Stephen P. MacMillan -- Chairman, President and Chief Executive Officer

Yes, 3D is still very low penetration rates in much of the international markets. And frankly, it's something that we hope the Hologic Global Women's Health Index will actually be able to start to highlight a little bit more which is many countries outside the US are still only reserving 3D more for diagnostic mammograms as opposed to screening and frankly many still don't have great screening programs in general. So we are able, ultimately through the Global Womens Health Index I think to start to have more discussions about better screening programs about the need for 3D and the fact the 3D, in many cases is economically advantageous over the longer term. Particularly in single payer systems where the ability to detect earlier treat earlier, avoiding all the false positives, the false call -- the unneeded callbacks and all of that. So I think we remain very bullish over the longer term. It continues to be something that is going to play out over years not quarters.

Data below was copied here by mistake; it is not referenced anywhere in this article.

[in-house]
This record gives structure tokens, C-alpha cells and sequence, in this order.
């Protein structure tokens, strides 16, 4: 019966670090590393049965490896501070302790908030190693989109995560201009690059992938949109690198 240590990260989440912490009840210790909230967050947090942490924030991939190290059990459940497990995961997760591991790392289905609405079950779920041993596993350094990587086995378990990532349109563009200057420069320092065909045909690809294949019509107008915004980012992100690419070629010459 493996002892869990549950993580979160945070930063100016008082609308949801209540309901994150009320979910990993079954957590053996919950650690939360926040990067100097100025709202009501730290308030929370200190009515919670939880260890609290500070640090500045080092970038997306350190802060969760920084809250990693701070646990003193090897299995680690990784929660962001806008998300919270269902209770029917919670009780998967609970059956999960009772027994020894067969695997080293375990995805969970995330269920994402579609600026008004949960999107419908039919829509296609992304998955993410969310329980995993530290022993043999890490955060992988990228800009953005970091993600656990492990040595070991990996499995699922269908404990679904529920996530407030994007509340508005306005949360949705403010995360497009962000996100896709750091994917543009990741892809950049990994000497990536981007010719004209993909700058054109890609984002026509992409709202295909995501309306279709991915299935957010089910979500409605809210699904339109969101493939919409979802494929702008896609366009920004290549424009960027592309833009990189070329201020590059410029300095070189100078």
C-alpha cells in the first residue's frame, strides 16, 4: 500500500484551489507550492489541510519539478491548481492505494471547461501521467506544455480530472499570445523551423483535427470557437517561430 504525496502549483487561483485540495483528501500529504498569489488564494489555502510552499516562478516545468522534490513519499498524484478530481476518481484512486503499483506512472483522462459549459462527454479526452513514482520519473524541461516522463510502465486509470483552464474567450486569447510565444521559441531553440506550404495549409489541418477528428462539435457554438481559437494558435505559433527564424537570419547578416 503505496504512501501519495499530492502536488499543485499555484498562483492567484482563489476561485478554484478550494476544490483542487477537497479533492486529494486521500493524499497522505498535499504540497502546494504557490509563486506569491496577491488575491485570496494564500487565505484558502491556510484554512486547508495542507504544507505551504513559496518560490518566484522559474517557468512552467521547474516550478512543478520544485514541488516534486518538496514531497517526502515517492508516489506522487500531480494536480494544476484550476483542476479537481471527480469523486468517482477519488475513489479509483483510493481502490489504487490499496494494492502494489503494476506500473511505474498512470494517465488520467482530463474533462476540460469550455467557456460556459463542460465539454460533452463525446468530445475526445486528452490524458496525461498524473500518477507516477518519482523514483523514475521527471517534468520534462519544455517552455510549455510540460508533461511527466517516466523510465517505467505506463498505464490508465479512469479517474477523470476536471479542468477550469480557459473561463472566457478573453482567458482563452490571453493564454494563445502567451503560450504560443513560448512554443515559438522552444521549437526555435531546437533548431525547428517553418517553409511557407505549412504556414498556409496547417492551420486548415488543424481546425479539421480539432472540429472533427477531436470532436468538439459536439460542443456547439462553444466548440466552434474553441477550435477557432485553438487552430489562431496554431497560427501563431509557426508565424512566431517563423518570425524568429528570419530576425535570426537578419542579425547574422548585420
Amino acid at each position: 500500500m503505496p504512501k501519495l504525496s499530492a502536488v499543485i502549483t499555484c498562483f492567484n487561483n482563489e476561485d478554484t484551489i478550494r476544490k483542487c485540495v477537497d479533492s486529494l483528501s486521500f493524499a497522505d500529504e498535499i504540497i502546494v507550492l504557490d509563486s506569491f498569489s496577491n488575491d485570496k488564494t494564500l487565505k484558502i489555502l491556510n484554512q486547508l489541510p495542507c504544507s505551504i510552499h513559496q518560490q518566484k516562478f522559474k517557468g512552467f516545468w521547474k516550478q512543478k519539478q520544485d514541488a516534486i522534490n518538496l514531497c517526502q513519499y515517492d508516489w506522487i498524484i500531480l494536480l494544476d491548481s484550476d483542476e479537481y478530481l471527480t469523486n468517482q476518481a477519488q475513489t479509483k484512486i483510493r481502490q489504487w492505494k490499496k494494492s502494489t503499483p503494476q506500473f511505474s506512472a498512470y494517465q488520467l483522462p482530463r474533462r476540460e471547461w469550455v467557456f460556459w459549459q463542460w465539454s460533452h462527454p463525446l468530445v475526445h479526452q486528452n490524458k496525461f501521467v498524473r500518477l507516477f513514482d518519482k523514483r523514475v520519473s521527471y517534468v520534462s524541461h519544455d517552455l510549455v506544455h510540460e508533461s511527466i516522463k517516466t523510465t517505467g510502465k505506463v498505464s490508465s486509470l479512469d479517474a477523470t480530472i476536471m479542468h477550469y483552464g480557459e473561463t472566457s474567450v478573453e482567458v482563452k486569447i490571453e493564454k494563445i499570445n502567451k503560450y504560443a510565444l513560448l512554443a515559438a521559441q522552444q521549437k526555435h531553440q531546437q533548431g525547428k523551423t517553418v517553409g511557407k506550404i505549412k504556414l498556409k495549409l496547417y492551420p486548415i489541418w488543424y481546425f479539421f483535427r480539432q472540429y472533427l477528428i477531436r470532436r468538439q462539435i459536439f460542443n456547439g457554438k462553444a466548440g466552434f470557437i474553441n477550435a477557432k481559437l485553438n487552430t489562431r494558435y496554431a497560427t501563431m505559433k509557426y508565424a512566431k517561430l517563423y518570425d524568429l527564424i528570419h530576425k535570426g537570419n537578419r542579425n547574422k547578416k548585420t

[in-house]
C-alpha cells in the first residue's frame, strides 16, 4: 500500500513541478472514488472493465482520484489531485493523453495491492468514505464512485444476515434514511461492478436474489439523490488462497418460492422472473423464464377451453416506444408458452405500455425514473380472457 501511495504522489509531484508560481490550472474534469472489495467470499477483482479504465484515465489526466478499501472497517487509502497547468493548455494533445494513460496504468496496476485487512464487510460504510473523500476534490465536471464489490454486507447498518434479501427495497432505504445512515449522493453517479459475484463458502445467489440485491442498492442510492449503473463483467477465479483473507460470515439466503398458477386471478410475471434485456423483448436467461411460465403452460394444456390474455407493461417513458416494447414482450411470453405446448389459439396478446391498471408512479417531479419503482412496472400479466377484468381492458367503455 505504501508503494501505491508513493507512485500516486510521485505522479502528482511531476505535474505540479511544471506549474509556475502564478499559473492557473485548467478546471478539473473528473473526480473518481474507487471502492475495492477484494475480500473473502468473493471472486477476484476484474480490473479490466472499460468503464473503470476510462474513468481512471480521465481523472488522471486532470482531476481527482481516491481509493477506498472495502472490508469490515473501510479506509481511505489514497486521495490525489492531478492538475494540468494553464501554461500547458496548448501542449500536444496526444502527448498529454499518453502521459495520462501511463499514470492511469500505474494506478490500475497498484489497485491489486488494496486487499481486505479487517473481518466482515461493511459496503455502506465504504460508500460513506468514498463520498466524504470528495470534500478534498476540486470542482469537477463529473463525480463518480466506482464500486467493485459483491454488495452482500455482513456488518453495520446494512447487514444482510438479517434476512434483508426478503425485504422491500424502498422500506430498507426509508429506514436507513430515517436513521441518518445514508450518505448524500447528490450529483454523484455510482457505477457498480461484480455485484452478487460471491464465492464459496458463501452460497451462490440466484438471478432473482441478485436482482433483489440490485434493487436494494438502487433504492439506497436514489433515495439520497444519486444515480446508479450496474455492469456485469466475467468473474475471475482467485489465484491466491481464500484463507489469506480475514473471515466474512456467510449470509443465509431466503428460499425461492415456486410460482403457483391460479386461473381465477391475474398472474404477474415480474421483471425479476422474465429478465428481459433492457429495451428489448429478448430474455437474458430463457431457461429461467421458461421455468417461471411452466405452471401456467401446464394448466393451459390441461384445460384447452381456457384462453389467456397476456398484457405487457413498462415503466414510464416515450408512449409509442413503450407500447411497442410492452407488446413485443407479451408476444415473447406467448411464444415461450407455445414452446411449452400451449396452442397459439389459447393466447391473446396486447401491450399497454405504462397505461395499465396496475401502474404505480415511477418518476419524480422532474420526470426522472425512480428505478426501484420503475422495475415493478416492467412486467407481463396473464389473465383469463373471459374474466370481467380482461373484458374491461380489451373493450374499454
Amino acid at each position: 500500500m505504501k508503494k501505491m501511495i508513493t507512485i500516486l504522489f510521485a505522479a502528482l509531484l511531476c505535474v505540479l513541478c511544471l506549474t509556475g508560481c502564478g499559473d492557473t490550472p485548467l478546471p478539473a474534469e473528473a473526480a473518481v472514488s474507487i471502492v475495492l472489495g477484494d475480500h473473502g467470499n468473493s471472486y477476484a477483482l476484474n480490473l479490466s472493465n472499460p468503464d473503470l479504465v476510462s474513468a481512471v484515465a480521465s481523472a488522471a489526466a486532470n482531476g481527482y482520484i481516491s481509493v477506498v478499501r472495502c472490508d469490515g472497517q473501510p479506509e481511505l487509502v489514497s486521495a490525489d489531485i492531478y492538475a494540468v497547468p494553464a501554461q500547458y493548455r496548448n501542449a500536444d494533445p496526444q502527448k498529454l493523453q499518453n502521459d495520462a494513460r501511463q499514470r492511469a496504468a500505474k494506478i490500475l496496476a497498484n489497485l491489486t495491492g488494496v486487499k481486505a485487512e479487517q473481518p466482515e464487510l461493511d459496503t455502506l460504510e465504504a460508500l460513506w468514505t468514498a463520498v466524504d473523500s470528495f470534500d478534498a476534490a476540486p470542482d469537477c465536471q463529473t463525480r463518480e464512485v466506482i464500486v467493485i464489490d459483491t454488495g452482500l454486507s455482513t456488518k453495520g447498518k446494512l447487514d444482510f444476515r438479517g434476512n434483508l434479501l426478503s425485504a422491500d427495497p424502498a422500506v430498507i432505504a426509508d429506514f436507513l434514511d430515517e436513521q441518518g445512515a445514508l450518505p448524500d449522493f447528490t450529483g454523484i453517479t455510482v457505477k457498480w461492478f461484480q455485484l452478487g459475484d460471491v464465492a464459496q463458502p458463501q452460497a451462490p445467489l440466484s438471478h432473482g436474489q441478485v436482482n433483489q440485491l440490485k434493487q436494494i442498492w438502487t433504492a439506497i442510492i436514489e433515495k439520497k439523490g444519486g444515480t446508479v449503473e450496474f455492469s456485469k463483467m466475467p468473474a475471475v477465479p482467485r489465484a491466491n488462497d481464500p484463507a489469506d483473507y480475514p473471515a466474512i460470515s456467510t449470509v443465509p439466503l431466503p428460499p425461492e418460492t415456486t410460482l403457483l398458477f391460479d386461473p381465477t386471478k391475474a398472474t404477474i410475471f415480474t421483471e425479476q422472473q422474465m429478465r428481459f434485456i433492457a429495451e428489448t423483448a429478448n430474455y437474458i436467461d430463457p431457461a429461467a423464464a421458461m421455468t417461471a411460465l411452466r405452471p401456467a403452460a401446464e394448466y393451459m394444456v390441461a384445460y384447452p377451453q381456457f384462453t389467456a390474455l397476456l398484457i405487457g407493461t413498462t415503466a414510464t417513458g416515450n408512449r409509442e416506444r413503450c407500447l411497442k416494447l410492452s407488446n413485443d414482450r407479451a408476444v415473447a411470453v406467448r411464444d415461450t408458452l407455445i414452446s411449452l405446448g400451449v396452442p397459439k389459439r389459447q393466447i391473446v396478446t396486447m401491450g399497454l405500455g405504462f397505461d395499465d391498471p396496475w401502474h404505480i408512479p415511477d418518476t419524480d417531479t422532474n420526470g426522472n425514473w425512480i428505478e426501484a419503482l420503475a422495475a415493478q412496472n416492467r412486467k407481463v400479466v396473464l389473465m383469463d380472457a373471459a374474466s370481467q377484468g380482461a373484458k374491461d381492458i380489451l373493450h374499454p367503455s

Operator

Next, we'll take a question from Tejas Savant with Morgan Stanley.

Tejas Savant -- Morgan Stanley -- Analyst

Hey guys, good evening. Just a two part and COVID to start with. And can you give us a sense of the impact on how we should think about pricing from the combo test launch and the OUS mix here, it seems to have dipped sequentially in favor of the states and what that means for margins?

Karleen Oberton -- Chief Financial Officer

Yes, certainly from Q3 to Q4 with the Delta variant we saw an uptick in US testing, about two-thirds were from the US versus last quarter it was two-thirds OUS. So obviously that's a little bit more favorable on pricing. So a little more benefit on the margin profile. And then, what was the other part of the question.

Tejas Savant -- Morgan Stanley -- Analyst

It was on the combo test and yeah.